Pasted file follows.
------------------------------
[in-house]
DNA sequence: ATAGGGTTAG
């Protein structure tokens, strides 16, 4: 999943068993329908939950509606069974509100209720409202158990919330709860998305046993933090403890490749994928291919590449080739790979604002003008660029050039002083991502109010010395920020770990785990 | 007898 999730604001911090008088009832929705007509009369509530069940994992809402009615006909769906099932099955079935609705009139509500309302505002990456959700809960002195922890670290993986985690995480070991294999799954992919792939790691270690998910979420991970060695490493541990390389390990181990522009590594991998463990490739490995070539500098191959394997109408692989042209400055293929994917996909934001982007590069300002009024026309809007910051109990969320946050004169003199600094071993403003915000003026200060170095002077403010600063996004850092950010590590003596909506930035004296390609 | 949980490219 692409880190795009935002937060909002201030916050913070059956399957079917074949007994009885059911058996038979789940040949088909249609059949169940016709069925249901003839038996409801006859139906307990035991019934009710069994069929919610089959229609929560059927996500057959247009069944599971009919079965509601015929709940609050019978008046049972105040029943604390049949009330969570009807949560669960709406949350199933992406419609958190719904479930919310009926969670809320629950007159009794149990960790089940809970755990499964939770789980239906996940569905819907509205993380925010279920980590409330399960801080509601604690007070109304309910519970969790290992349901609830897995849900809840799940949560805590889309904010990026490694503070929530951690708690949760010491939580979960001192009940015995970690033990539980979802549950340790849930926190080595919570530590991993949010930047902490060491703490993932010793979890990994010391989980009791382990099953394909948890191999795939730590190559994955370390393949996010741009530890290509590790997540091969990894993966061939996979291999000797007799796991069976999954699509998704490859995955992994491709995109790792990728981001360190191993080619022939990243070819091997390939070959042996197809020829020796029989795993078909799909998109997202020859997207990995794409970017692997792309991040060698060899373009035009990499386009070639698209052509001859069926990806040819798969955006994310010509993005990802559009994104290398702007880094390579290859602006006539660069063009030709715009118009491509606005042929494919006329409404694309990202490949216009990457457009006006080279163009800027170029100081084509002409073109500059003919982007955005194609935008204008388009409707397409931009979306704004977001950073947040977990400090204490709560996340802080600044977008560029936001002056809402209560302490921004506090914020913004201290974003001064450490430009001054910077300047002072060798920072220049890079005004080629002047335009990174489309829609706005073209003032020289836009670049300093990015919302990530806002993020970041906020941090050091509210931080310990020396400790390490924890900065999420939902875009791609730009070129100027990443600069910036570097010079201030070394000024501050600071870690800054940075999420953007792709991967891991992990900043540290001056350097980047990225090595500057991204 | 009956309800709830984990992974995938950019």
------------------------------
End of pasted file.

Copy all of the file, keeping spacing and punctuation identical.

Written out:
[in-house]
DNA sequence: ATAGGGTTAG
């Protein structure tokens, strides 16, 4: 999943068993329908939950509606069974509100209720409202158990919330709860998305046993933090403890490749994928291919590449080739790979604002003008660029050039002083991502109010010395920020770990785990 | 007898 999730604001911090008088009832929705007509009369509530069940994992809402009615006909769906099932099955079935609705009139509500309302505002990456959700809960002195922890670290993986985690995480070991294999799954992919792939790691270690998910979420991970060695490493541990390389390990181990522009590594991998463990490739490995070539500098191959394997109408692989042209400055293929994917996909934001982007590069300002009024026309809007910051109990969320946050004169003199600094071993403003915000003026200060170095002077403010600063996004850092950010590590003596909506930035004296390609 | 949980490219 692409880190795009935002937060909002201030916050913070059956399957079917074949007994009885059911058996038979789940040949088909249609059949169940016709069925249901003839038996409801006859139906307990035991019934009710069994069929919610089959229609929560059927996500057959247009069944599971009919079965509601015929709940609050019978008046049972105040029943604390049949009330969570009807949560669960709406949350199933992406419609958190719904479930919310009926969670809320629950007159009794149990960790089940809970755990499964939770789980239906996940569905819907509205993380925010279920980590409330399960801080509601604690007070109304309910519970969790290992349901609830897995849900809840799940949560805590889309904010990026490694503070929530951690708690949760010491939580979960001192009940015995970690033990539980979802549950340790849930926190080595919570530590991993949010930047902490060491703490993932010793979890990994010391989980009791382990099953394909948890191999795939730590190559994955370390393949996010741009530890290509590790997540091969990894993966061939996979291999000797007799796991069976999954699509998704490859995955992994491709995109790792990728981001360190191993080619022939990243070819091997390939070959042996197809020829020796029989795993078909799909998109997202020859997207990995794409970017692997792309991040060698060899373009035009990499386009070639698209052509001859069926990806040819798969955006994310010509993005990802559009994104290398702007880094390579290859602006006539660069063009030709715009118009491509606005042929494919006329409404694309990202490949216009990457457009006006080279163009800027170029100081084509002409073109500059003919982007955005194609935008204008388009409707397409931009979306704004977001950073947040977990400090204490709560996340802080600044977008560029936001002056809402209560302490921004506090914020913004201290974003001064450490430009001054910077300047002072060798920072220049890079005004080629002047335009990174489309829609706005073209003032020289836009670049300093990015919302990530806002993020970041906020941090050091509210931080310990020396400790390490924890900065999420939902875009791609730009070129100027990443600069910036570097010079201030070394000024501050600071870690800054940075999420953007792709991967891991992990900043540290001056350097980047990225090595500057991204 | 009956309800709830984990992974995938950019």